General warns ‘hundreds of thousands’ of U.S. citizens vulnerable to ISIS-K attacks ‘in under six months’

The head of U.S. Central Command, General Michael Kurilla, has issued a terrifying warning: ISIS-K, the Afghanistan-based terrorist group that took credit for the 2021 Kabul airport attack that killed 13 U.S. soldiers and 170-Afghan civilians during Biden’s shameful withdrawal from the war-torn nation, could launch an attack “against U.S. or Western interests abroad” within six months.

Speaking on Thursday to the Senate Armed Services Committee, Sen. Deb Fischer (R-Neb.) asked the General, “How long would it take ISIS-K to generate the capability to conduct external operations?”

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“Specifically ISIS-Khorasan, Senator? It is my commanders’ estimate that they can do an external operation against U.S. or Western interests abroad in under six months with little-to-no warning,” Kurilla replied. “In a classified [hearing], I will talk about why I make that assessment. It is much harder for them to be able to do that against the homeland.”

The general said he is seeking more “over-the-horizon” funding to combat that threat.

In his “Statement for the Record,” Kurilla said, “Extremist groups see opportunity and ISIS-Khorasan grows emboldened amidst the chaos, seeking to expand its ranks and inspire, enable, or direct attacks in the region and beyond. ISIS-Khorasan is building a capability in Afghanistan from which to strike Western interests worldwide, with the ultimate goal of a strike on the American homeland.”

Sen. Tom Cotton (R-Ark.) picked up on the line of questioning, asking, “If you asses six months against Europe or Asia what would you asses would be the timeline against the homeland?”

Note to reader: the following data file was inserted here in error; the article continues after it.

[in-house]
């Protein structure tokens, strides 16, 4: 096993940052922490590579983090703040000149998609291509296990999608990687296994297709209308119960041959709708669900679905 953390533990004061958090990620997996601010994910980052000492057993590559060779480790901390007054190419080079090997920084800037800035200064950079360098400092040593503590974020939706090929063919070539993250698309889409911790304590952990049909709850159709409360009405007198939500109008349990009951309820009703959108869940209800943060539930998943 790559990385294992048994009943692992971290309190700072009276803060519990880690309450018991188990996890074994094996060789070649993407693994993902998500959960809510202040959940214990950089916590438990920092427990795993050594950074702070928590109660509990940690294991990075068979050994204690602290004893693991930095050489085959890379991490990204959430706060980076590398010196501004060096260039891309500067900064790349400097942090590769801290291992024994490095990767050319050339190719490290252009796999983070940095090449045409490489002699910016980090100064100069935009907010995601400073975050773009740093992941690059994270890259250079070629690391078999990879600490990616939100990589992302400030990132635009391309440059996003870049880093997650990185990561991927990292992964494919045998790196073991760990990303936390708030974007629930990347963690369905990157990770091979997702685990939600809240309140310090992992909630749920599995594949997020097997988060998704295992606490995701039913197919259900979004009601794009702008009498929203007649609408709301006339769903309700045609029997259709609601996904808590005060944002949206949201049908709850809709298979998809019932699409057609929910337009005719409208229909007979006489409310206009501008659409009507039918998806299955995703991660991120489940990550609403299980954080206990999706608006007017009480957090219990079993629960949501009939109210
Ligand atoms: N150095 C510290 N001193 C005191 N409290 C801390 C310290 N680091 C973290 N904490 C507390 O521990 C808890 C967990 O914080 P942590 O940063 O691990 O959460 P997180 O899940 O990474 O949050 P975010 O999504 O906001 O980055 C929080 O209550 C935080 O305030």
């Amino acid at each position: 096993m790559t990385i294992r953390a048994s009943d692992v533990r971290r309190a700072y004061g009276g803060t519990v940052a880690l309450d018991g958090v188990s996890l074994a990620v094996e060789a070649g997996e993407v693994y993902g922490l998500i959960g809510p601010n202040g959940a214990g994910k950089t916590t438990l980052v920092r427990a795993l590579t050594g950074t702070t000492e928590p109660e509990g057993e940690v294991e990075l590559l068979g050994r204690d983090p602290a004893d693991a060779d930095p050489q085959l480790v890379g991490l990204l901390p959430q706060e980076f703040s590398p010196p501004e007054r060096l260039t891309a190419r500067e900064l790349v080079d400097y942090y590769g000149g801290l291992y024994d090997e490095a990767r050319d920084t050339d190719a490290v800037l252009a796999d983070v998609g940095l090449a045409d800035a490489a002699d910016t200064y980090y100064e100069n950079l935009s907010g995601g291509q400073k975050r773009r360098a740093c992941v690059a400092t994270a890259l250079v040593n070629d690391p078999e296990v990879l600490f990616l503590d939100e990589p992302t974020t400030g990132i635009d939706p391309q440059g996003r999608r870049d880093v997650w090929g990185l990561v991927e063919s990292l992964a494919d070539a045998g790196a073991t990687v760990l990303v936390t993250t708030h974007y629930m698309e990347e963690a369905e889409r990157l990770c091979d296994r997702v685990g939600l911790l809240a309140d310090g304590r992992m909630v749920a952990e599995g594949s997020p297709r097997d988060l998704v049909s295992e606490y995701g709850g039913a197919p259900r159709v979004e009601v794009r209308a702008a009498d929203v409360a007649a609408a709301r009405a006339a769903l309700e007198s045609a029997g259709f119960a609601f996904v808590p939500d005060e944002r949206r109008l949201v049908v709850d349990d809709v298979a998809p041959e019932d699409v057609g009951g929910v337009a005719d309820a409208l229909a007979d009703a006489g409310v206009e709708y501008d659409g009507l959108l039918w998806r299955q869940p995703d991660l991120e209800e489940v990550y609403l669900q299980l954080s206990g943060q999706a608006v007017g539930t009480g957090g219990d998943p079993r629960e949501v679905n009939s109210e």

“I think it’s hard to put a timeline on that,” Kurilla replied. ‘”I think it is a higher probability overseas than it is in the homeland.”

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“When you add up all the troops you have in your area of responsibility and American citizens who are there for business or tourism or pilgrimages on any given day, what are we talking about?” asked Cotton. “Probably hundreds of thousands, right?”

“At least,” Kurilla said.

In his statement, Kurilla blamed a reduction in resources for hampering the U.S. campaign against terrorists.

“In Afghanistan, the reduction in collection, analytical resources, and Intelligence, Surveillance, Reconnaissance assets means our campaign against Al Qaeda and ISIS Khorasan is challenged,” he said. “While we can see the broad contours of attack planning, we lack the granularity to see the complete threat picture.”

“ISIS-Khorasan has increased attacks in the region and desires to export those attacks beyond Afghanistan to include the US homeland and our interests abroad,” he warned. “The group also seeks to expand its operational presence and influence regionally and beyond.”

Earlier this month, Defense Intelligence Agency Director Lt. Gen. Scott Berrier echoed Kurilla’s concerns.

“From our perspective at the Defense Intelligence Agency, certainly our reach and grasp into that nation since the fall of the government has eroded over time,” he said of Afghanistan.

While Al Qaeda remains a threat, ISIS-K is more worrisome, according to Berrier.

“I would say that ISIS-K poses a bit of a larger threat, but they are under attack from the Taliban regime right now,” he explained. “It’s a matter of time before they may have the ability and intent to actually attack the West at this point.”


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